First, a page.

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I am designing an onboarding/registration process for a mobile app/service that has fairly restrictive qualification requirements.

Over time, these requirements will be come substantially less restrictive, but our MVP will only provide functionality for a small subset of users.

My question is composed of a few parts:

  1. Understanding that all users will eventually be able to benefit from this application/service, does it make most sense to alert people as soon as we realize they don't qualify, or do we let them finish inputing everything and then tell them?
  2. Depending on the answer to Part 1., Is it better to order the form such that you ask the most general (least restrictive questions) first, or should you filter out non-qualifying users as soon as you know how to reach them once they qualify?

For the process as I currently have it, please refer to this flow diagram:

Flow Diagram

  • Welcome to the site, @Dan! For a Q&A site like this, it works best if each post has one key question. Explicit requests for lists of resources tend not to work very well because there's no one clear answer (although good answers will cite relevant resources without it being written out in the question). I've edited your post to focus it more narrowly on your question. If you feel I've changed the meaning, you're welcome to edit it back. – Graham Herrli Apr 11 '16 at 19:09
  • Thanks for the welcome @GrahamHerrli and I appreciate the edit! – Dan Shoukimas Apr 11 '16 at 20:26
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As you will already have the mobile number, go for the most restrictive questions first in order to prevent frustration and avoid a negative experience on the first contact with the company/brand/product.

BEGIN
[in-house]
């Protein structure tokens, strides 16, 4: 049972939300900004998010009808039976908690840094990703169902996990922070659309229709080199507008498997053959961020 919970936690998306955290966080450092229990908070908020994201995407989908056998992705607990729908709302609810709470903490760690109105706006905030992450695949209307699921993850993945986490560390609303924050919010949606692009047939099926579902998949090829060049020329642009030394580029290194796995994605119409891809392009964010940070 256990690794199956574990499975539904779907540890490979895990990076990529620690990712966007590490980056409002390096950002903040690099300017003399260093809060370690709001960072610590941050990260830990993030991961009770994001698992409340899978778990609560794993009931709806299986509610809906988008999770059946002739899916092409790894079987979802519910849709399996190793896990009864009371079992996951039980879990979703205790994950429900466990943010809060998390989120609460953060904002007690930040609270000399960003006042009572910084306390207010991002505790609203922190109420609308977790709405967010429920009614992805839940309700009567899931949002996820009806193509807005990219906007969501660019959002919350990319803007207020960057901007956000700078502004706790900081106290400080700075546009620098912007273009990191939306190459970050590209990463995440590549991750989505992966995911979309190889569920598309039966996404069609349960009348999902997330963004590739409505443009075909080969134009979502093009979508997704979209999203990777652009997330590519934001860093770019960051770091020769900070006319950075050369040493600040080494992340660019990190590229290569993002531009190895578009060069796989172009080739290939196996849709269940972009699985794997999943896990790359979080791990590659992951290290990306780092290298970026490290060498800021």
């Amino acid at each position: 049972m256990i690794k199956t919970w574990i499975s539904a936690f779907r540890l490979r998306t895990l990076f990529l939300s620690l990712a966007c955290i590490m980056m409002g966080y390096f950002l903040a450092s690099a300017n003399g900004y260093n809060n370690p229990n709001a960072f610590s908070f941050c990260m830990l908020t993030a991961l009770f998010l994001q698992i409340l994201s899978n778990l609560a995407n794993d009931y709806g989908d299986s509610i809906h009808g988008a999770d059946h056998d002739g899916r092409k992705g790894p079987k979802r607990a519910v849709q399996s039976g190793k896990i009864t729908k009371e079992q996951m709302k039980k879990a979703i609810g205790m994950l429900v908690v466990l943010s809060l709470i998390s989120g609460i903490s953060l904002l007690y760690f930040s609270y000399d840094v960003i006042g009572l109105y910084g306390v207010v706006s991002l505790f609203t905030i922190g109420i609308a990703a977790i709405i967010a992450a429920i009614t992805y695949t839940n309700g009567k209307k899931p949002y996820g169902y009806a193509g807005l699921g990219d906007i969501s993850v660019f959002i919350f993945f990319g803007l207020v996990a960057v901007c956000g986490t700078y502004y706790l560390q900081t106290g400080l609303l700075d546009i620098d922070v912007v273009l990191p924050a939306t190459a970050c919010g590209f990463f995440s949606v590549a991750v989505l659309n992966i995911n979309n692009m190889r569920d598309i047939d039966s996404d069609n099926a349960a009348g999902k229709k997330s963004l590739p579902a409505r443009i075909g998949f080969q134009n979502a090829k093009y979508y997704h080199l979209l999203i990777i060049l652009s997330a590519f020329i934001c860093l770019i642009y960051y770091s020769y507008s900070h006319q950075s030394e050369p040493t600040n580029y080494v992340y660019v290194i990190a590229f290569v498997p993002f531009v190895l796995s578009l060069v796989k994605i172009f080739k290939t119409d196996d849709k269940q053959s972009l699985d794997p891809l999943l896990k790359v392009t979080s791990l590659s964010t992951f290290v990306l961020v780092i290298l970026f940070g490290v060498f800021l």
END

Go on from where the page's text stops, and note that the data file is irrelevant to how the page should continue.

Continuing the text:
At the point of the 'not qualified' notification, then you could ask if they would like to be notified when they qualify. This would workaround data protection issues (not sure where you are based, but you will probably need consent to contact/use their data), and let them know that it is not 'over yet' at the same time :)

As per 'valuable market data', you would eventually get it when the user fully qualifies. I know the business might keep putting pressure on data capture but you need to balance whether the experience would be bad enough for them not to want to hear back from you/move on to competitor - you would then have the data but not the customer!

  • Your'e welcome. I'm glad it helps. – RBH Jul 13 '16 at 16:02
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It seems as though the main objectives you have are to get users into the system with the hope that when the product will support them, they will actually use it. So, my advice would be to:

  1. gather the absolute minimum amount of information required to create a user (perhaps username/email/mobile number and password)
  2. begin with most restrictive questions and let someone know as quickly as possible that they do not yet qualify

I believe this is a good option is because it allows you to get the user onto the system so that you can notify them when they are able to use the product, but it doesn't make them answer questions that they don't need to.

Hope this helps!

  • You'll notice in the diagram above that users are prompted to create an account immediately after the welcome slideshow. Account creation consists of a valid mobile number and a password, meaning that we already know we can reach a user, and how, almost immediately. As such, the question of will we have enough info to contact a user if they do not currently qualify is (hopefully) moot. Rather, the question is after we know we can get in touch with a user if they do not qualify, how much should we ask of them before we tell them that they do not... – Dan Shoukimas Apr 12 '16 at 11:25
  • You'll notice that in the answer I gave, I was saying that once you can get in touch with a user the objective is to disqualify them as quickly as possible. What do you gain by asking them questions that are not presently necessary? – jnishiyama Apr 12 '16 at 11:34
  • My thinking was that they will have to fill out all of the info eventually, so whether they fill it out now, or later it doesn't really matter unless there is some kind of consequence on evetual conversion. On the other hand, it helps us enormously to have all the information because it provides valuable market data – Dan Shoukimas Apr 12 '16 at 17:01

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